Dealing with multiplicity in dose combination trials is more complex than dealing simply with more doses of the same drug, but the problem is not so complex that it should not be attempted; without overcoming it, developing dose combinations therapies will be very expensive, or will have to rely on a lot of luck.


Personalised medicine looks at differences in response between different patient subgroups, often based on differences in genetic markers in the subjects or in the disease. Here, there is a different type of multiplicity problem, but with similar consequences (more subjects are required in conventional trials, for example). Adaptive trials can help here too, by dropping subgroups that are not responding well while the trial is running, or restricting recruitment to the one subgroup where it is working best. However, using smoothing is likely to be less appropriate in this case. A particularly exciting approach to developing personalised medicines is the ISPY 2 trial (1).


A biomarker can be defined as a characteristic that is objectively measured and evaluated as an indicator of normal biological processes, pathogenic processes or pharmacologic responses to a therapeutic intervention (2). They are being developed for many roles in drug development. The taxonomy of biomarker types still seems to be a work in progress, but the following currently appear to be the main areas of interest: markers of disease susceptibility, disease diagnosis, predictive of response, disease prognosis, drug monitoring and early warning of safety issues.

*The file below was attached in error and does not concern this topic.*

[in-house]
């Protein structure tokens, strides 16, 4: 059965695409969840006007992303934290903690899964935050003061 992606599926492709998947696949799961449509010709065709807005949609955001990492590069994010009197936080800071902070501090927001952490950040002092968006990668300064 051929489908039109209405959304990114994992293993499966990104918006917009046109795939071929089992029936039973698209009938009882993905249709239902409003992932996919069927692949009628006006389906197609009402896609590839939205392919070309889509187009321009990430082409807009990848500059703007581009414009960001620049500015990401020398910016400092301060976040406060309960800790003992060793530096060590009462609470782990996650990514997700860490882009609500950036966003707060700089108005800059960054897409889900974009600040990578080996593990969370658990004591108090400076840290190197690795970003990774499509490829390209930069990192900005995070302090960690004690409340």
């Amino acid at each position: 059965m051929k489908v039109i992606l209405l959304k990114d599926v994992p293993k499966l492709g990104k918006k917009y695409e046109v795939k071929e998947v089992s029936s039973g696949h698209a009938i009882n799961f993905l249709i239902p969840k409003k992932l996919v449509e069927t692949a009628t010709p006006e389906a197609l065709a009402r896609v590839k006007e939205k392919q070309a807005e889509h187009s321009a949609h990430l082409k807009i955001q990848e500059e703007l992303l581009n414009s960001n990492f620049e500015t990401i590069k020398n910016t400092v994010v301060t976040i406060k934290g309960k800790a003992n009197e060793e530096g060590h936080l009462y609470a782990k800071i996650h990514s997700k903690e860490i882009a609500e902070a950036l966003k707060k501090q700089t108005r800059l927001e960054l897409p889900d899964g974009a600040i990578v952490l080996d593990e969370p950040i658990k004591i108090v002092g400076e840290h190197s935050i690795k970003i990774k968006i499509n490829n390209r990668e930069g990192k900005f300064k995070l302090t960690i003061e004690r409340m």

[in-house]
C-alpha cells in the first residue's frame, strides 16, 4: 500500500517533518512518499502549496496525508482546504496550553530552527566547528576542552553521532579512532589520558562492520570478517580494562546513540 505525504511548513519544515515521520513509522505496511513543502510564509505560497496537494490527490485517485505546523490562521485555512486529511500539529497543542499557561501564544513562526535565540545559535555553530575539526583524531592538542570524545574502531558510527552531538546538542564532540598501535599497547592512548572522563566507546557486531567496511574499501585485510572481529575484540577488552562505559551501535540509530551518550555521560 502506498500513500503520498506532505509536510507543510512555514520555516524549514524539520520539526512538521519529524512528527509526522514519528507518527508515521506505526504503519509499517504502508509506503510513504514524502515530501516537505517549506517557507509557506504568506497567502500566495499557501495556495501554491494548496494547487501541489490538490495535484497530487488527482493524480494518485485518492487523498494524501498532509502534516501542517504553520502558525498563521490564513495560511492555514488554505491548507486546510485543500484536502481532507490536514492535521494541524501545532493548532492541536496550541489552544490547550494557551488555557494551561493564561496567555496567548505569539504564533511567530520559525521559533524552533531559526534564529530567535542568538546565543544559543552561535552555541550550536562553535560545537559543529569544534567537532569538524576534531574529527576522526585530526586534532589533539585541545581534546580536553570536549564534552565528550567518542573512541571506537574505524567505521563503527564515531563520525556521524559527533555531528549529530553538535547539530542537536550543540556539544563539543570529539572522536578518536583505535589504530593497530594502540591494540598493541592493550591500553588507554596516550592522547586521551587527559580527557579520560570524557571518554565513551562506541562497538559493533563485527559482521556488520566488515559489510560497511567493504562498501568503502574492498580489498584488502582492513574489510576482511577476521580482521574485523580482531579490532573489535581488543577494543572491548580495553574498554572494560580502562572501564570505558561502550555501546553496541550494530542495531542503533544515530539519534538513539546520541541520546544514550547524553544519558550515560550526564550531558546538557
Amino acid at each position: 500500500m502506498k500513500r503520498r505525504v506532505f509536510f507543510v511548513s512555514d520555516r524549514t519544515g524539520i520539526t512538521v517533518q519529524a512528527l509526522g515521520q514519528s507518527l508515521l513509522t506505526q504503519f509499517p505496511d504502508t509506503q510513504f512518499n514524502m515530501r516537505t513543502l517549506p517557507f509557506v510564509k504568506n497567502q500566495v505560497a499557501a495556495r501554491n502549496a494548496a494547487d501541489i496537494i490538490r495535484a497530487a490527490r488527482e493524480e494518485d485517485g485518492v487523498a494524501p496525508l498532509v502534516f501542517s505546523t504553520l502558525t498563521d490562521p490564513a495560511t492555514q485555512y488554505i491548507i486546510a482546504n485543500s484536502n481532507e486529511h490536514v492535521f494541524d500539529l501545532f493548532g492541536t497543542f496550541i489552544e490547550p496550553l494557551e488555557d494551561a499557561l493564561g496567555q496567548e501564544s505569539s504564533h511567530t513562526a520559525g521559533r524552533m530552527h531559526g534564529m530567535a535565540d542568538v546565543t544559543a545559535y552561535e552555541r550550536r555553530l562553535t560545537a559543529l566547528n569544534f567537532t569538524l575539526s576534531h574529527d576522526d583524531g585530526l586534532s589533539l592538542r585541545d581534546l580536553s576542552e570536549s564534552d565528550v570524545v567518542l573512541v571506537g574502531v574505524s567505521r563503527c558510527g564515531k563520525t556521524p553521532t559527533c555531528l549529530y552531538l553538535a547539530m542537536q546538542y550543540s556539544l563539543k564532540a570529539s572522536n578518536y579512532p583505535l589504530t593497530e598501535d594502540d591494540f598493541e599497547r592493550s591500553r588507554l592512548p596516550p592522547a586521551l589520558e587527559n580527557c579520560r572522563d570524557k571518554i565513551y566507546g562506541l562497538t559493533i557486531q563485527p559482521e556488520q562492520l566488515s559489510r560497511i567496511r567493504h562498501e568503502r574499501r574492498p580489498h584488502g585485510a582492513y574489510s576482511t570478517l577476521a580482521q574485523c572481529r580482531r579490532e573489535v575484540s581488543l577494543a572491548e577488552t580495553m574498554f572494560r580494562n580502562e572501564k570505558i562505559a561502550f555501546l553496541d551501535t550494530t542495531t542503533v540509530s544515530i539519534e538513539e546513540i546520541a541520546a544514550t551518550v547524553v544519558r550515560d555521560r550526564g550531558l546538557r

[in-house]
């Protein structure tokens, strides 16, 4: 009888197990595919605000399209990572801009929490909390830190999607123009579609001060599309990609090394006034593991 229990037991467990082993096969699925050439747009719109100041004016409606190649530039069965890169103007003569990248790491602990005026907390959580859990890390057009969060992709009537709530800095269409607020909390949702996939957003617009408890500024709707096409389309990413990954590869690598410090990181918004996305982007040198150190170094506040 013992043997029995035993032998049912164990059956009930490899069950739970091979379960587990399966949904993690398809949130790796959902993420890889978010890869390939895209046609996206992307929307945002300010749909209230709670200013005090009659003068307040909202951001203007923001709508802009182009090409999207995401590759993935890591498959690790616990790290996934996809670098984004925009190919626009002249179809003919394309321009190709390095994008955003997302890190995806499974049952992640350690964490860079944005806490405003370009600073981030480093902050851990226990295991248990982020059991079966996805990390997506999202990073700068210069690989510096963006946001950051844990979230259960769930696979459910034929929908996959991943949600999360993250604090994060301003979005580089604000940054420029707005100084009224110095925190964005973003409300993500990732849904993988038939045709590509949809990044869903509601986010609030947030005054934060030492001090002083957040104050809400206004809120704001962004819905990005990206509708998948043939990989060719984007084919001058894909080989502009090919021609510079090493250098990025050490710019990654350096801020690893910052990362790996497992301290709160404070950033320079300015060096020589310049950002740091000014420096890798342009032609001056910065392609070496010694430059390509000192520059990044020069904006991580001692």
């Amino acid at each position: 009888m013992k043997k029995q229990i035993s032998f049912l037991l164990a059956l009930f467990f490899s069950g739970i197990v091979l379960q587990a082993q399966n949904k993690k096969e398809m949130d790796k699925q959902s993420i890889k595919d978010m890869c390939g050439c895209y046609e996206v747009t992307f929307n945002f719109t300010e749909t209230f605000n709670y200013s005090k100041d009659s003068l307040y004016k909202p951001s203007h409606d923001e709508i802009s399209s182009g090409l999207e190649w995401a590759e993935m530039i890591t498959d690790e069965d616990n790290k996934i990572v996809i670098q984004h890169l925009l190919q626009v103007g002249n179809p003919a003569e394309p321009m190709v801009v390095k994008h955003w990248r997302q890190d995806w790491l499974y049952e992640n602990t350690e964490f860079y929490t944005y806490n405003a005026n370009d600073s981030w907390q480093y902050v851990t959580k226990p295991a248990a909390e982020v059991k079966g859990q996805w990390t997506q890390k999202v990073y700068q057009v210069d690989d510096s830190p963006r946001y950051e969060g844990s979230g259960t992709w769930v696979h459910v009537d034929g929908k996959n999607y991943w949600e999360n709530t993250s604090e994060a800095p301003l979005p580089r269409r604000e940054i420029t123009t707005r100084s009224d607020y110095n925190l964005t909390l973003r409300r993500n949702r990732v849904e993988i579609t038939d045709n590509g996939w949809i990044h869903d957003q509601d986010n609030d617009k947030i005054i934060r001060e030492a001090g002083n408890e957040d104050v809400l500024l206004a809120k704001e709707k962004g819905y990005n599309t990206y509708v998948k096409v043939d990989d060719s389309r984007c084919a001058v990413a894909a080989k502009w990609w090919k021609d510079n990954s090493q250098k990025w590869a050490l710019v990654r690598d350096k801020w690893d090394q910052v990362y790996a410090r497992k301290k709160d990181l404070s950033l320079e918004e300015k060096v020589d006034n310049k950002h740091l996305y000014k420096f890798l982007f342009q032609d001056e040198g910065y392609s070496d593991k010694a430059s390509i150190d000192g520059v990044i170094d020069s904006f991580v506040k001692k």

These clearly have a potential application in clinical trials. A marker of susceptibility could allow us to restrict enrolment in a trial to those most likely to suffer the event (such as heart attack or stroke) that we are trying to prevent. A marker of disease diagnosis could allow us to restrict enrolment to those with the disease of the right sub-type or at the right stage for treatment, or it could be used to detect whether a treatment has delayed disease progression. Markers of disease prognosis allow us to forecast disease outcome, and can be used as an early endpoint to guide trial adaptation. Predictive markers can be used to identify patient sub-populations to monitor for different responses to treatment. Drug monitoring markers can be used for proof of concept trials, guides for trial adaptation and dosing. Markers for safety issues can be used as guides for trial adaptation.

One of the clear benefits of a number of biomarkers is that they can help us to adapt trials as they run. Examples include: dropping patient sub-populations, treating sub-populations differently, closing recruitment when the expected number of events in the trial will be sufficient, dropping treatment arms where efficacy is unlikely or safety issues are too likely, or biasing the randomisation towards treatments with the best efficacy or safety profile.